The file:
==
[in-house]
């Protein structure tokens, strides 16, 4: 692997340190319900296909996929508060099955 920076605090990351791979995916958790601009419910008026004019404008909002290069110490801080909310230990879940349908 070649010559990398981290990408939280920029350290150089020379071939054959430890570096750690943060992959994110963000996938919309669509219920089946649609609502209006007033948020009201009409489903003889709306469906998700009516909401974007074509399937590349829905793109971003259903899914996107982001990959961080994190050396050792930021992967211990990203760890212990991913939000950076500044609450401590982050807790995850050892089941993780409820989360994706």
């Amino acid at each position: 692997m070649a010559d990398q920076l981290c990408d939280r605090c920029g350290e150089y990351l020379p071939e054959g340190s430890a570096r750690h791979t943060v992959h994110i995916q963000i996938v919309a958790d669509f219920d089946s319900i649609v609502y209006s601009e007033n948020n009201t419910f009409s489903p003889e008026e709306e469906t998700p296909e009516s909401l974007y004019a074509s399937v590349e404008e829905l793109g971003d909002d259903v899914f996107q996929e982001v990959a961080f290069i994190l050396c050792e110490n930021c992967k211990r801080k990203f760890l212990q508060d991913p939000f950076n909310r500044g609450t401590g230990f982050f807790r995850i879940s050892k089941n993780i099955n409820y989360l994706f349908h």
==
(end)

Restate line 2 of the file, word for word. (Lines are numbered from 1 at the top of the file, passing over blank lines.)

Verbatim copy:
């Protein structure tokens, strides 16, 4: 692997340190319900296909996929508060099955 920076605090990351791979995916958790601009419910008026004019404008909002290069110490801080909310230990879940349908 070649010559990398981290990408939280920029350290150089020379071939054959430890570096750690943060992959994110963000996938919309669509219920089946649609609502209006007033948020009201009409489903003889709306469906998700009516909401974007074509399937590349829905793109971003259903899914996107982001990959961080994190050396050792930021992967211990990203760890212990991913939000950076500044609450401590982050807790995850050892089941993780409820989360994706």